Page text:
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RE: SASL LDAP plugin
> -----Original Message-----
> From: Luke Howard [mailto:lukeh@PADL.COM]
> It's a tricky problem. The proxy SASL bind approach seems reasonably
> easy to implement with Cyrus SASL, except for the fact that you'll need to
> move the "real" plugins out of the way (the non-proxy server can specify
> a _sasl_getpath() callback to return the path to the real
We could simply introduce a new secprop flag that only the LDAP plugin
supports. Then in the SASL-enabled server's SASL config file we set this
secprop flag, so that it will only advertise our LDAP mechanism to its SASL
clients. No muss with plugin paths...
> and that you can't read any auxiliary properties until the user is
> authenticated, which is a problem if you wanted to use one of those
> properties to determine an authentication policy. It doesn't really matter
I think that's not a terrible problem. Really, if you're going to the
of setting up a centralized authentication service, you probably want the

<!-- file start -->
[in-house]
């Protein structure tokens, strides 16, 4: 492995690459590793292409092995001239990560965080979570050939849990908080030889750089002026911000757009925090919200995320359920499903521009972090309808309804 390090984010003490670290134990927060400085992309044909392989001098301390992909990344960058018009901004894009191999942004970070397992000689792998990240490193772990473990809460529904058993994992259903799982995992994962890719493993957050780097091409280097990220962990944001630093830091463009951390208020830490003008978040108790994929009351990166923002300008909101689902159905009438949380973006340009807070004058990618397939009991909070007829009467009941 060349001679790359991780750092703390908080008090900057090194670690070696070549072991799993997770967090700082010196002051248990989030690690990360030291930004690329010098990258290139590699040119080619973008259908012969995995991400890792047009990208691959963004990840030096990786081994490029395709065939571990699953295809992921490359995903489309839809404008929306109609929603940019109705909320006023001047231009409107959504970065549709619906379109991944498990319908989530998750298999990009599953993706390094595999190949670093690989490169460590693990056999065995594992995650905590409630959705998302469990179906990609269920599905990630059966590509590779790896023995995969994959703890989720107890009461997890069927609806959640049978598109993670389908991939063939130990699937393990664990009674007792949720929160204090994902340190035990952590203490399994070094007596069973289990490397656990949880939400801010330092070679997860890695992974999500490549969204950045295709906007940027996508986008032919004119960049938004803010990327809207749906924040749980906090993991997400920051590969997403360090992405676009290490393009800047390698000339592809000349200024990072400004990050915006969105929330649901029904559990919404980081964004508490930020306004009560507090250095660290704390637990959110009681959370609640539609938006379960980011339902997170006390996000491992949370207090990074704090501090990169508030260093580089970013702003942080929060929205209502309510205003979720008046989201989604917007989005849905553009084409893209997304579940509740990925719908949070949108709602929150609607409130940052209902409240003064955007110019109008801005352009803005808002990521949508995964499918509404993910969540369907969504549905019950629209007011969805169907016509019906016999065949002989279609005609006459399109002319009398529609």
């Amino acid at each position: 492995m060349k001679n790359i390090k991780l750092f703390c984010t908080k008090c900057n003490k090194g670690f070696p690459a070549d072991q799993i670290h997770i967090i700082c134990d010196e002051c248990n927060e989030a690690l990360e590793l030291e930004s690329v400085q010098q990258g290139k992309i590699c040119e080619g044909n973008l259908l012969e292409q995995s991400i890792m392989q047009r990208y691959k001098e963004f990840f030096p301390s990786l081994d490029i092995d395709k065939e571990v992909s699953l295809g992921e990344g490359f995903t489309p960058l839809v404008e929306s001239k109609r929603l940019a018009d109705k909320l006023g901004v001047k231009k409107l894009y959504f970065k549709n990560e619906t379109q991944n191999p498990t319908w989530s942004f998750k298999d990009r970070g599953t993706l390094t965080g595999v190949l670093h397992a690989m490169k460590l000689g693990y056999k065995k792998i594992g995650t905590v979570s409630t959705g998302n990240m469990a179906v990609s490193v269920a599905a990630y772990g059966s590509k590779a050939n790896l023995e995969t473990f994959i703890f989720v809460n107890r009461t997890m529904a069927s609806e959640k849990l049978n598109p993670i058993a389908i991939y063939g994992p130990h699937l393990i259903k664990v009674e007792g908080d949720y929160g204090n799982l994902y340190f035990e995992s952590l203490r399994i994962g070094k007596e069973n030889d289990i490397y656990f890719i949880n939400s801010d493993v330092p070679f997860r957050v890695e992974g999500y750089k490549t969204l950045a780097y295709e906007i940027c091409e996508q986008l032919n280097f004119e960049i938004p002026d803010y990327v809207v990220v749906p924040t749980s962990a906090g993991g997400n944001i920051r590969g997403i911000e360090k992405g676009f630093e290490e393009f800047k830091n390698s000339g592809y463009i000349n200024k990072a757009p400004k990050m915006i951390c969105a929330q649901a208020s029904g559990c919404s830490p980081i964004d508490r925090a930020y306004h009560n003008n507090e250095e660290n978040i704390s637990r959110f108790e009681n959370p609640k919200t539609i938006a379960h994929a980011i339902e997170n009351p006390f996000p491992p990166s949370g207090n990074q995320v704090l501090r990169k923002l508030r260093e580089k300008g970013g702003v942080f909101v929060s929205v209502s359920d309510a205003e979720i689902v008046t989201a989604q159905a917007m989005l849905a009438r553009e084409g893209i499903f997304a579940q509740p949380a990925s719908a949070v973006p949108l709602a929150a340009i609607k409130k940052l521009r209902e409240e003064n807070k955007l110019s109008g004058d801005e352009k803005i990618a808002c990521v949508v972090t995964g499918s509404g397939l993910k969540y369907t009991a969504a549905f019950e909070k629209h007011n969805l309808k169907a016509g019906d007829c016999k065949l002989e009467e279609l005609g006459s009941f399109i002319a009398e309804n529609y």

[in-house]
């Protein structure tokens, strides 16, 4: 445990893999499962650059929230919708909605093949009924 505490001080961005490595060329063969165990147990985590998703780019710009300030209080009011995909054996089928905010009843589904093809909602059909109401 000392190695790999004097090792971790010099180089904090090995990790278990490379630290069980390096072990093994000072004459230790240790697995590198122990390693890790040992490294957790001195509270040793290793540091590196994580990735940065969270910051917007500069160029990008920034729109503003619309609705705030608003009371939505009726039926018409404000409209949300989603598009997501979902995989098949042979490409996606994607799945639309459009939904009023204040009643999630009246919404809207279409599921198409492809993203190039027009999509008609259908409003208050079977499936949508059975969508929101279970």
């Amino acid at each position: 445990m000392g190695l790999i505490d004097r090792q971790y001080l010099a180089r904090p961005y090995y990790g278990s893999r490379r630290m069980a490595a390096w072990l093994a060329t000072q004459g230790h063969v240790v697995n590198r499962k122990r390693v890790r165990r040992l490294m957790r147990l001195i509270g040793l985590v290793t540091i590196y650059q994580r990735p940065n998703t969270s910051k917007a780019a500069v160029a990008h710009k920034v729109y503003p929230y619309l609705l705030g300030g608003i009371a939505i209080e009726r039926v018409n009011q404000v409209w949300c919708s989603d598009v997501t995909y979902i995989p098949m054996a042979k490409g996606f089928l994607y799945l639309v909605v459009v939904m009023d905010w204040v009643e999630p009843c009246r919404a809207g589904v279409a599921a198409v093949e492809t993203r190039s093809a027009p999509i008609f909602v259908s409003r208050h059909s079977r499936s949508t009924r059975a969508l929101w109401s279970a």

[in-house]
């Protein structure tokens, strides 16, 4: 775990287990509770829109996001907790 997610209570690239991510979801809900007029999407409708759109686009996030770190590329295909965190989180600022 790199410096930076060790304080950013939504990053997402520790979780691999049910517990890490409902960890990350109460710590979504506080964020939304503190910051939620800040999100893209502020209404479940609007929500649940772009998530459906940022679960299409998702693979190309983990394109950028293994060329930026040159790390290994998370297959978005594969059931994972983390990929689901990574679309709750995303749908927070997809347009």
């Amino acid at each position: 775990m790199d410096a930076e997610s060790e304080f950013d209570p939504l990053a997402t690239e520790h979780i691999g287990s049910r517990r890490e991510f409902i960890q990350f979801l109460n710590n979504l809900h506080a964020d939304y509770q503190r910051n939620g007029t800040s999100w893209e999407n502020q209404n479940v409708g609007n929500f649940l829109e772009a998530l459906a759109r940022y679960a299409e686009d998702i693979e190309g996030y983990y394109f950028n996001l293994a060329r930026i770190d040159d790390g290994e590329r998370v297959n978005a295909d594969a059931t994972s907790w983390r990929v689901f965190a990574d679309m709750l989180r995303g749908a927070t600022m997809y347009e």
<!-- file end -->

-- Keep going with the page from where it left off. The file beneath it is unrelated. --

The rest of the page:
policy to be set at the serving end, not the client end.
> in this case whether the canonical authentication server speaks LDAP,
> IMAP, or whatever. It also has the additional advantage that the secrets
> never leave the authentication server, which some people seem to like.
Certainly that's a nice advantage for a security protocol.
> OTOH, if you buy all-services-running-as-root-trust-each-other argument,
> and you don't need to have a distributed network of authentication servers
> (the benefit of which is somewhat muted by not being able to make per-user
> selection of those servers, at least with the mechanisms in question),
> having an auxprop plugin that provides access to the secret and any other
> useful properties over, say, ldapi:/// sounds like a much simpler
Indeed. One authenticating server can fan out to others if needed, since the
mapping function can perform internal searches, and you can configure the
search target to be a back-ldap backend.
> In our case (OS X), such an auxprop plugin doesn't exist, and it
> is unlikely
> that it will ever exist due to design attributes in the authentication
> server (see the last sentence of the previous paragraph).
> If only it were simpler. (Well, we could all just use Kerberos. I suppose
> that opens another bag of worms.)
I actually like Kerberos with an LDAP-backed KDC. It's a bit like
re-implementing DCE slowly, but what the heck, it works.
-- Howard Chu
Chief Architect, Symas Corp. Director, Highland Sun
Symas: Premier OpenSource Development and Support